Hypertension before 40 linked to early heart disease

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Nov. 8, 2018 / 8:40 PM GMT

By Reuters

People who develop high blood pressure before age 40 have a higher risk of heart disease and strokes in middle age, two new studies suggest.

One of the studies followed 4,800 young adults in the U.S. and found elevated blood pressure before age 40 associated with up to 3½ times greater risk of heart disease and strokes over about 19 years of follow-up.

The second study examined data on almost 2.5 million young adults in South Korea over a decade and also found that high blood pressure before age 40 was linked to greater risk of heart disease and strokes. Women in this study had up to a 76 percent higher risk of cardiovascular disease, while for men the risk was 85 percent higher, compared with peers with normal blood pressure.

“Elevated blood pressure in early adulthood can result in heart attacks by several mechanisms, and these levels of blood pressure may progress to higher levels over time,” said Ramachandran Vasan of the Boston University School of Medicine and School of Public Health.

High blood pressure is often associated with other risk factors, such as excess weight, high cholesterol, high blood sugar and smoking, that raise the risk of stroke and heart attack, Vasan, author of an accompanying editorial, said by email. These can damage target organs, including heart and arteries, and promote thickening of the arterial walls and the buildup of cholesterol deposits and plaques in arteries, “thereby creating a substrate (“soil,” if you will) for future heart attacks and strokes.”

For the studies, both published Tuesday in the Journal of the American Medical Association, researchers assessed high blood pressure using new, more aggressive target levels recommended by the American Heart Association and the American College of Cardiology in 2017. The new recommendations were based on emerging evidence suggesting that even slightly elevated blood pressure early in life might be a precursor to cardiovascular disease as people age.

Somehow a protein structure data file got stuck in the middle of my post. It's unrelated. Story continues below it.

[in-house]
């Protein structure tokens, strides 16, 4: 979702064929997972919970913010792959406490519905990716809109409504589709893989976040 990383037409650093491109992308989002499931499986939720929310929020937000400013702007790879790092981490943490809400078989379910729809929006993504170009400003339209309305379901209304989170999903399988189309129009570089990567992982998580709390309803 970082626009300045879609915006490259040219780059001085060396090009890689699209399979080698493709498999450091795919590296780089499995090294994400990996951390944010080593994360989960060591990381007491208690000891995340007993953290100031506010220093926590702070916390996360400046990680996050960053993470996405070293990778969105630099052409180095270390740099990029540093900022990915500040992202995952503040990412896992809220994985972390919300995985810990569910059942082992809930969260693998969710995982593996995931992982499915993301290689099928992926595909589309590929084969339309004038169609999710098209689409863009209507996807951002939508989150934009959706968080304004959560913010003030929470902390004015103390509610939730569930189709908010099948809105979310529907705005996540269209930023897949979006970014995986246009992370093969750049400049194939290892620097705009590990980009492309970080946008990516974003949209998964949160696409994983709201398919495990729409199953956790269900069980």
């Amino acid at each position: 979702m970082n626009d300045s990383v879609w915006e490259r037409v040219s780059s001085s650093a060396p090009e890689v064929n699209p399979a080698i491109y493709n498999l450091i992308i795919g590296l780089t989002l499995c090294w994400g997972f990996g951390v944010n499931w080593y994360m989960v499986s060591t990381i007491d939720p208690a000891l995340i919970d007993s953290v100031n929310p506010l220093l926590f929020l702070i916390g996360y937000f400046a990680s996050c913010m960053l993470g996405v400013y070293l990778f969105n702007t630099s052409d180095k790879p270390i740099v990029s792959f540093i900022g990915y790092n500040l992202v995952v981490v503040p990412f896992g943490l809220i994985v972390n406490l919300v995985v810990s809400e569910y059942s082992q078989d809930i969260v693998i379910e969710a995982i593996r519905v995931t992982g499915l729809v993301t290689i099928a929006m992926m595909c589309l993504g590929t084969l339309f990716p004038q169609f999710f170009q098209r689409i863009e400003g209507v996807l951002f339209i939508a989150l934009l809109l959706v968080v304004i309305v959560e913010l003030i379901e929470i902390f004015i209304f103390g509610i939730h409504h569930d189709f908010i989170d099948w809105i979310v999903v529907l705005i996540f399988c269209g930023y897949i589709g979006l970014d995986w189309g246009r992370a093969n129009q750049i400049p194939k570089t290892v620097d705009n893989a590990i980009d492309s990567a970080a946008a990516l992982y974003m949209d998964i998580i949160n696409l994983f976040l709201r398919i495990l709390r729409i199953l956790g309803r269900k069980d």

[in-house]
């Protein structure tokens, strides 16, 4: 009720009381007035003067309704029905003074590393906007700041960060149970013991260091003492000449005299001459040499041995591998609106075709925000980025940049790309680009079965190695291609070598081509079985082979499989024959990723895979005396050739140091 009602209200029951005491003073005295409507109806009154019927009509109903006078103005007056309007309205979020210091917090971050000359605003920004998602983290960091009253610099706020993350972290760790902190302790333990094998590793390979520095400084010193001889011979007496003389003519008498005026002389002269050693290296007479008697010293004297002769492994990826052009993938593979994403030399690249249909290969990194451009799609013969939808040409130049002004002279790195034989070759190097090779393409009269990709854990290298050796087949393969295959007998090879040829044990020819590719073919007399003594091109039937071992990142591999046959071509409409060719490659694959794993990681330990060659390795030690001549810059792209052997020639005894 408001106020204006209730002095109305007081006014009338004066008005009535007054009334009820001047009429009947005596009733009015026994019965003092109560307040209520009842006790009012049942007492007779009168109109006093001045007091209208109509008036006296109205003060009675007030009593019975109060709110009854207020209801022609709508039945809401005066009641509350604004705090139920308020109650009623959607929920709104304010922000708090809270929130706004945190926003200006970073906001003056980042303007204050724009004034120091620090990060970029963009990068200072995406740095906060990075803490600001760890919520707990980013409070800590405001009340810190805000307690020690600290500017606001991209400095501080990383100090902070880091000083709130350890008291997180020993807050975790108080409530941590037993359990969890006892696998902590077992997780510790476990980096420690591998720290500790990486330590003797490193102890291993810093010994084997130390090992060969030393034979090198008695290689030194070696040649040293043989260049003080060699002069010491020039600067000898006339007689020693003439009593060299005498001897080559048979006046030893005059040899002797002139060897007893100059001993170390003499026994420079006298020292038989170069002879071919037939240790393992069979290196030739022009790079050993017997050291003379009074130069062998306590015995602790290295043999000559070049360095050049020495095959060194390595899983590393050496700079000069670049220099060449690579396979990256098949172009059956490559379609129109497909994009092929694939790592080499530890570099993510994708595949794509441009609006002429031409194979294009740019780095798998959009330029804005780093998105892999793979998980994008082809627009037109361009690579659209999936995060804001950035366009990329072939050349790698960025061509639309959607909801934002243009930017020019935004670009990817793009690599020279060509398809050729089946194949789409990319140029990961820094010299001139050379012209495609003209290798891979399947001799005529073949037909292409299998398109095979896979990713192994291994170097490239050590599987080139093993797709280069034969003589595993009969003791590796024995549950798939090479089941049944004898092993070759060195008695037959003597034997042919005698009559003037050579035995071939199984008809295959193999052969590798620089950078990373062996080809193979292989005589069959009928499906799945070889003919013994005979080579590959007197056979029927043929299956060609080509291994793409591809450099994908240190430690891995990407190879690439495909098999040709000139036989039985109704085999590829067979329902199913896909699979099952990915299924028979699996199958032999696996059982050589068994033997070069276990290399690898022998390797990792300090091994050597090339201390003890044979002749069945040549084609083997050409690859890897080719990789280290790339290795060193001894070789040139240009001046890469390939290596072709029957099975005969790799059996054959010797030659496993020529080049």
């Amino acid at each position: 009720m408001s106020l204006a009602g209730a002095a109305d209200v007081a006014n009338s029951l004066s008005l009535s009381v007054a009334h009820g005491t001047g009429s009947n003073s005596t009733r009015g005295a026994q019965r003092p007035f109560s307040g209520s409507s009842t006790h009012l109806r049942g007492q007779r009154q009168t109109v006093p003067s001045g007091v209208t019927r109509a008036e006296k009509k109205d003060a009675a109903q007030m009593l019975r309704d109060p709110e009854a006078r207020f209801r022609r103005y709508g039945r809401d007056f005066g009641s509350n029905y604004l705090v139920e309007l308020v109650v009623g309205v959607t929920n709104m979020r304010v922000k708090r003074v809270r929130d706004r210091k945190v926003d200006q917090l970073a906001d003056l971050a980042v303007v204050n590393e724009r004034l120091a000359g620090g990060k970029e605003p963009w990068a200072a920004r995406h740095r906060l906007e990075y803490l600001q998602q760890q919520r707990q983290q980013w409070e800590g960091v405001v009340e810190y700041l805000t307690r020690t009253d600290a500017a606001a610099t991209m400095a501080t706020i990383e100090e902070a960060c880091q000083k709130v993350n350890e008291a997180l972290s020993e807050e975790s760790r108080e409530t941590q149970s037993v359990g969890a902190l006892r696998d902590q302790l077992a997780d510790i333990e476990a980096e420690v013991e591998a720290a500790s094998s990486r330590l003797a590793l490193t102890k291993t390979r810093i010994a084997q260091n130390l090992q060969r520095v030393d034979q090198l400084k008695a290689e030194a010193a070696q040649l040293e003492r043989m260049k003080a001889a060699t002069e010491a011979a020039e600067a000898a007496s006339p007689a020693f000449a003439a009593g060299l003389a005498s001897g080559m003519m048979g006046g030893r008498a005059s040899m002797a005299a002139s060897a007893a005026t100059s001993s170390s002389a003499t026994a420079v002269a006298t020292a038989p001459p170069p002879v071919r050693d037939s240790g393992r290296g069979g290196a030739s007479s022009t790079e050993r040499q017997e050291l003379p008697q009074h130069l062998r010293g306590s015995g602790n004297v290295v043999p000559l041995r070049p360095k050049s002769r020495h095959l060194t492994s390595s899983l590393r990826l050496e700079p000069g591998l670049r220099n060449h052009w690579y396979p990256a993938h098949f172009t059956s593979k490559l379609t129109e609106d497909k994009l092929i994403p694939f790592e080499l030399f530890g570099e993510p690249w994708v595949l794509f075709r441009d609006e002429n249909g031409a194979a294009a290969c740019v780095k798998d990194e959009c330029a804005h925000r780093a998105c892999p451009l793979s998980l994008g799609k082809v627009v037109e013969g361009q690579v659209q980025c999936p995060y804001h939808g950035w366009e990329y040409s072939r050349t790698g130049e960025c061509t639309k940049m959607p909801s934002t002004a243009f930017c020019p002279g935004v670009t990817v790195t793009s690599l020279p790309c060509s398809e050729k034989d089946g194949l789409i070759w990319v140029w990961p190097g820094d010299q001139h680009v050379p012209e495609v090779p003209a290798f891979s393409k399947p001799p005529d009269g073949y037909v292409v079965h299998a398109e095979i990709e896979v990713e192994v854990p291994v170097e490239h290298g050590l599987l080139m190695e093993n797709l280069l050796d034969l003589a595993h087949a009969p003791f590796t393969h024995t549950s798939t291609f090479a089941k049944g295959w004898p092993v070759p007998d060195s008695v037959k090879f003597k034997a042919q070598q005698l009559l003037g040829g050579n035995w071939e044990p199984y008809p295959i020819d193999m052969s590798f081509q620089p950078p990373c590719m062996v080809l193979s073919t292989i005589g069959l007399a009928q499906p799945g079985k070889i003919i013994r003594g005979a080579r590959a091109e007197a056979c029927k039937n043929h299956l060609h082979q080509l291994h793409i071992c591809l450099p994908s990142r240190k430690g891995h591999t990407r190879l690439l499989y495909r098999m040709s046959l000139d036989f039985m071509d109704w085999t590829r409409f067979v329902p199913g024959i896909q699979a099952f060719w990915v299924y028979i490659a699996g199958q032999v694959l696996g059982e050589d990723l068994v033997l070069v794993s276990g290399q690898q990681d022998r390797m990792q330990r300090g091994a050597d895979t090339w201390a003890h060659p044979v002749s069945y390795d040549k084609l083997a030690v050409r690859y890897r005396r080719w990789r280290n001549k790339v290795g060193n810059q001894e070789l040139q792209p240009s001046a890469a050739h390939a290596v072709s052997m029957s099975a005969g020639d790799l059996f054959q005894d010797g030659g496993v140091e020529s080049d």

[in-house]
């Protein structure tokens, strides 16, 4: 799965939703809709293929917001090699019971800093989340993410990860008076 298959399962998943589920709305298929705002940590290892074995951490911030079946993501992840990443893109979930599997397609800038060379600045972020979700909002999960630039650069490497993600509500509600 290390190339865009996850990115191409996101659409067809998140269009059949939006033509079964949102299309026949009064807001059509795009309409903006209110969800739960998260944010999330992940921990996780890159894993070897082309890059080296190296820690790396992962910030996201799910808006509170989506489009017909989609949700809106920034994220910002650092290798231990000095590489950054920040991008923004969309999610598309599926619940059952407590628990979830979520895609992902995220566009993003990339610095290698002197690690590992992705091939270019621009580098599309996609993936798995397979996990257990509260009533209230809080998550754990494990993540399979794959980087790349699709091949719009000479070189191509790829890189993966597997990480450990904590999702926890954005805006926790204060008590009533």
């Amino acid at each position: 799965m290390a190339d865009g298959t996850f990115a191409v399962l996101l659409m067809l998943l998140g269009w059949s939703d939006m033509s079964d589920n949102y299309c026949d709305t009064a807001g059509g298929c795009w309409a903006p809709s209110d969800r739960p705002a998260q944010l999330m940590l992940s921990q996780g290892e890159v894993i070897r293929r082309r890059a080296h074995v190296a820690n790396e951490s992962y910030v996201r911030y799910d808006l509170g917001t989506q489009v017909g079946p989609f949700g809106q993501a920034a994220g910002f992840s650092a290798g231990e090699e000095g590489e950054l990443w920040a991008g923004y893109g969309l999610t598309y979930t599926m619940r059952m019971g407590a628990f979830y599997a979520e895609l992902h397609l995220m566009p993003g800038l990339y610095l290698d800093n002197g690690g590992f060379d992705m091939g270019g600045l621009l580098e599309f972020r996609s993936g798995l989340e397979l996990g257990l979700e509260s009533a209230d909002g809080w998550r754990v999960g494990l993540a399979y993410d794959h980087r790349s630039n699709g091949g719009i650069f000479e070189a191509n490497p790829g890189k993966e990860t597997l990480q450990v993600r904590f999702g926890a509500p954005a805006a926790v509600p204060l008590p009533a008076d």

Patients were classified as having hypertension when the top number of their reading, or systolic pressure (reflecting the pressure against artery walls when the heart beats), averaged at least 130 millimeters of mercury.

They were also considered to have hypertension if the bottom number, or diastolic pressure (reflecting pressure against artery walls when the heart rests between beats), averaged at least 80 millimeters of mercury.

Before the new recommendations in 2017, people were not diagnosed with high blood pressure until they had measurements of 140/90 or higher.

Not all doctors have been treating patients using the new, more aggressive blood pressure target, in part out of concern that long-term use of medications to lower blood pressure might have side effects, such as diarrhea or constipation, dizziness, fatigue, headaches, nausea or vomiting or mood disorders.

While young adults with high blood pressure should consider the potential for medication side effects, they may be able to manage their blood pressure with lifestyle changes like eating better or exercising more, and they should discuss these options with their doctor, said the senior author of the Korean study, Dr. Sang-min Park of Seoul National University Hospital.

“We have shown that hypertension even at a young age may be associated with higher risk for heart attacks or strokes,” Park said by email. “Therefore, young adults with hypertension should have their blood pressure monitored on a regular basis and manage their blood pressure levels by lifestyle changes or medications.”

Lifestyle changes are beneficial not only for reducing blood pressure and cardiovascular disease risk, but could also lead to improved physical and mental health, Park noted.

Neither study looked at whether aggressive blood pressure treatment might stop people from developing heart disease or dying from it.

But the results still suggest that treating blood pressure more aggressively at a younger age might help minimize the risk of premature heart problems later in life, said the U.S.-based study’s lead author, Dr. Yuichiro Yano of Duke University.

“Our study is among the first to report that people younger than age 40 who have elevated blood pressure or hypertension are at increased risk of heart failure, strokes and blood vessel blockages as they age,” Yano said by email.